Lori Bell and Ron Satterfield have spent the last few years wowing and beguiling audiences with their vibrant combination of straight ahead, pop, and boss nova-inflected jazz. Blue(s), their new album, is a welcome release, an intoxicating blend of classic tunes by Miles Davis, Thelonious Monk, and Bill Evans among others, and three guileful originals by Bell. Flutist Bell and guitarist /vocalist Satterfield are a musical combination that have the shared the reflexes of swift and nimble dancers, negotiating difficult changes and moving gracefully through a varied and rich field of tempos, moods, and tones. Those of us lucky enough to witness their magic live no Bell’s wonderful accomplishments during a performance. Her improvisations are a sublime complement of speed and grace, with a skill to interpret material, reshape melodies, and play tricky and shifting tempos. Her technique is meteoric, but they do not sacrifice the sweetness of the music in service to mere virtuosity.
Bell’s genius for inventing melodic conceptions in seamless succession fuses with Satterfield’s adroit guitar work. Eschewing solos, he instead switches between different comping requirements with ease, verve, and style. He gleefully alternates between straight up walking bass lines and shuffle patterns to the subdivided syncopations of Bossa nova, and shows the dulcet intuition of a pianist on the more somber material. (Note: Satterfield is a fine pianist as well with an agile and delicate touch, a quality that informs a nearly flawless sense of rhythm and groove. There’s no lack of variety on blue(s). Those requiring their music be up-tempo and big league, Bell’s own “Bell’s Blues” begins the album with all cylinders firing. It’s a hard-swinging blue with some sweet criss-cross changes and the flutist swooping and pirouetting over Satterfield’s propulsive chords; Satterfield, at midpoint, eases into the fury with a lyric scat vocal, mirroring Bell’s effervescent notes with his own vocalese. Satterfield’s voice is one wonder of Southern California jazz.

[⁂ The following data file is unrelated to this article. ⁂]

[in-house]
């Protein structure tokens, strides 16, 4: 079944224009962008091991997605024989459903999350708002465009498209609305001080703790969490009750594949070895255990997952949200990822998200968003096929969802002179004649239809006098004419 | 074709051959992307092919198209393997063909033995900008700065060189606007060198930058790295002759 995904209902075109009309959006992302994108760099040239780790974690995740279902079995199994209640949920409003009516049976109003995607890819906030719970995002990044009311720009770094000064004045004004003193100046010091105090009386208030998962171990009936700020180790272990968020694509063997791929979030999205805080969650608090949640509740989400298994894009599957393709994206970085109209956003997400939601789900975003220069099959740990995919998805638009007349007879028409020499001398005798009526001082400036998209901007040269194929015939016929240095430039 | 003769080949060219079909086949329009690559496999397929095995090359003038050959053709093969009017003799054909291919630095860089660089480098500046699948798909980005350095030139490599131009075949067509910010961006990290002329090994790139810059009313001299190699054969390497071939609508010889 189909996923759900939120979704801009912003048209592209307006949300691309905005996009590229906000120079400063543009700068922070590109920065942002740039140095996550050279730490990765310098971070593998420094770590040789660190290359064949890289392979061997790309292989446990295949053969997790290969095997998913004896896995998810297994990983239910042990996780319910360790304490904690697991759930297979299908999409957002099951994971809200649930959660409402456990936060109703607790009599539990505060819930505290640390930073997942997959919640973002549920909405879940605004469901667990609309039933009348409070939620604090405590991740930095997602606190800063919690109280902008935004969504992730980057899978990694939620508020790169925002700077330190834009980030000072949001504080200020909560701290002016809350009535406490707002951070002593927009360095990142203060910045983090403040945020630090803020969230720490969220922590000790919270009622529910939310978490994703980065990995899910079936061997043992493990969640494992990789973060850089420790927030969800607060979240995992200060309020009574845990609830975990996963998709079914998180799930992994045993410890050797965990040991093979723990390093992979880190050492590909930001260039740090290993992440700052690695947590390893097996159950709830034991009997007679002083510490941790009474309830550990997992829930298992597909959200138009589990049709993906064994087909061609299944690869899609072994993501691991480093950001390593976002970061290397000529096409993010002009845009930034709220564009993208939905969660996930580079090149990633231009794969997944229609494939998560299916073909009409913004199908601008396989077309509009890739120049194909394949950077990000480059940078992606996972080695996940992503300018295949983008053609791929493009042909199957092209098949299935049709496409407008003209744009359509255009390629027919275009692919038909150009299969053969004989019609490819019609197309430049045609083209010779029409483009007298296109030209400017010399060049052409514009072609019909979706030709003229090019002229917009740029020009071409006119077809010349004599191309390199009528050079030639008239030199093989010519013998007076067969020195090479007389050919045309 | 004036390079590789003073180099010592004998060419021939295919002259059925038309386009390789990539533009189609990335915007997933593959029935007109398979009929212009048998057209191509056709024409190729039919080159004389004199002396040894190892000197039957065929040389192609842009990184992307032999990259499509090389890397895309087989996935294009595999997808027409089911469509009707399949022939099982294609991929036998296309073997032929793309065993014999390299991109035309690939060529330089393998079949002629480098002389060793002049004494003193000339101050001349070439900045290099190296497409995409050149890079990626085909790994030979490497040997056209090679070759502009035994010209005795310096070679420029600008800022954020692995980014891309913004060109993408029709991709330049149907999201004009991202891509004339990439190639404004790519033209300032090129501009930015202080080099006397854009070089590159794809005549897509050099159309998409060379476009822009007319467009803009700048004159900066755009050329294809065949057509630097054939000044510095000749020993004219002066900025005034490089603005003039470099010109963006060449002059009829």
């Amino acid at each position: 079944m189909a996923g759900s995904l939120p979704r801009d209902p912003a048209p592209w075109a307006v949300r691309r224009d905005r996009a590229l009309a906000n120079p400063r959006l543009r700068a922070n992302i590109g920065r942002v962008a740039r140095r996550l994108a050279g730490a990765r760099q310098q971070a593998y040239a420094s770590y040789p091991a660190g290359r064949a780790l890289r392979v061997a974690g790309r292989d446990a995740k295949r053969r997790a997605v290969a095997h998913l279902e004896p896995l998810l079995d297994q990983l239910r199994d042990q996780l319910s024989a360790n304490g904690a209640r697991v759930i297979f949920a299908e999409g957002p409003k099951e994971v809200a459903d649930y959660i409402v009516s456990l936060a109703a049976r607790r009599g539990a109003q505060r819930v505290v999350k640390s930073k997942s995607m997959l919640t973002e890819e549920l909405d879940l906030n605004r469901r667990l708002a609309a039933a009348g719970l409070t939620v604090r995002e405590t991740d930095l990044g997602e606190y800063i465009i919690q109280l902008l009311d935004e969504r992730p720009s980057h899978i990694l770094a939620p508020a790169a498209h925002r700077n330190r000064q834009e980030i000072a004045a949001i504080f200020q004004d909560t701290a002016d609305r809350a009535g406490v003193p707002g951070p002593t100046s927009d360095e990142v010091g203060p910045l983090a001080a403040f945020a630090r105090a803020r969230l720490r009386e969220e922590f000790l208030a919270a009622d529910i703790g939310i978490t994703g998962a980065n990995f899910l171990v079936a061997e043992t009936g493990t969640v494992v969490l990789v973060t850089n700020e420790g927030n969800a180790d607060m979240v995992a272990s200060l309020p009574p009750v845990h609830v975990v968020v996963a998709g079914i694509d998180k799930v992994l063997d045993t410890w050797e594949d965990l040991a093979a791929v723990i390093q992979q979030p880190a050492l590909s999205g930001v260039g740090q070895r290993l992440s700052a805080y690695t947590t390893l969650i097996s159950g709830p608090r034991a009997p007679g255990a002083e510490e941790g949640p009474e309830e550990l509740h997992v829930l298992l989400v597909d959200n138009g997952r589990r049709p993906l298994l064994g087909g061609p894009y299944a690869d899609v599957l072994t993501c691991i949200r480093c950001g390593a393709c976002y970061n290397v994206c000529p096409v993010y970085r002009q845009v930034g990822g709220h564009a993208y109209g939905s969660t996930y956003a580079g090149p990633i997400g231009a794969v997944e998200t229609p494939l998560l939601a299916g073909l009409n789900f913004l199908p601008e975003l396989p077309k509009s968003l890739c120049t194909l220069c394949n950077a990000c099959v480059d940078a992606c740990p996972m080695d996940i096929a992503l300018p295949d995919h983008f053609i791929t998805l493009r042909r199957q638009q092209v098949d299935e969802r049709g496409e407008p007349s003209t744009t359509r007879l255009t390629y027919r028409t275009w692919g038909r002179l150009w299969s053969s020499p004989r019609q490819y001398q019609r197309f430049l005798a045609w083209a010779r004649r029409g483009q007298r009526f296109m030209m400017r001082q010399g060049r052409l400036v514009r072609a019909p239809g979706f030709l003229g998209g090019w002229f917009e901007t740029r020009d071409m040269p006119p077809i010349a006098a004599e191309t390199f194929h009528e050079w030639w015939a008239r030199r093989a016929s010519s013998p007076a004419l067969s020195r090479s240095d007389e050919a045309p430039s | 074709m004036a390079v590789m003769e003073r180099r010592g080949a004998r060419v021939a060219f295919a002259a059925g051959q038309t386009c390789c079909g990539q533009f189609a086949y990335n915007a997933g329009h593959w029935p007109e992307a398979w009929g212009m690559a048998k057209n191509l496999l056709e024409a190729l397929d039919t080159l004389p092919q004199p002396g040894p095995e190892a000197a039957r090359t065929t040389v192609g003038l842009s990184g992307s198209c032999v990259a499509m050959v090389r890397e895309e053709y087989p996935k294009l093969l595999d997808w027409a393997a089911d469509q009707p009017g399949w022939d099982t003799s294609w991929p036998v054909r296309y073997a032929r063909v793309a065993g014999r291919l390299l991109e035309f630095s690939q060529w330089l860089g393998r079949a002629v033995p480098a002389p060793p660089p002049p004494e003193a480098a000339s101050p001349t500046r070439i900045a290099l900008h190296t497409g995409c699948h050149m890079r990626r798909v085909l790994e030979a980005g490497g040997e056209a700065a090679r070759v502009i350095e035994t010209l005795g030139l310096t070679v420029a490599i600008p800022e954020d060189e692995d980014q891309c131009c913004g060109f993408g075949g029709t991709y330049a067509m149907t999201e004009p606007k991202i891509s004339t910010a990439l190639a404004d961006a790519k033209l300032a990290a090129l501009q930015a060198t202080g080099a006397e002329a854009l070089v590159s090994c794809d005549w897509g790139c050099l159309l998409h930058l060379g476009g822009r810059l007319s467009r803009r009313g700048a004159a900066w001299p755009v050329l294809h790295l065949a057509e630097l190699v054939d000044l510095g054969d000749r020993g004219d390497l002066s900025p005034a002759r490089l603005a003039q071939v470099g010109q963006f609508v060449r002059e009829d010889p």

The pair retook Monk’s “Blue Monk” into a 6/8 time rush, the usually doleful melody transformed into whistling, scat-happy whimsy. Satterfield launches firmly from a beautifully clipped Latin groove and propels the material with galloping chords, over which Bell decorates the combustible pace with an airy, sprite set of improvisations, springing off Satterfield’s able time keeping. Another high point is a refreshingly sprite arrangement of Miles Davis’s classic “All Blues.” With rare exceptions, later versions of the tune have treated Davis’ original arrangement–slow, somber, casually yet firmly swaying–as sacrosanct. Bell and Satterfield prefer to create anew, allowing them to mess with the song’s mood, elevating from its muted and brooding essence as a tone poem and turn that swaying motion into something close to a swinging rhythm. Bell’s mastery is in full evidence, weaving sprite, flutter-tongued phrases over and between Satterfield’s brisk and agile chord voicings.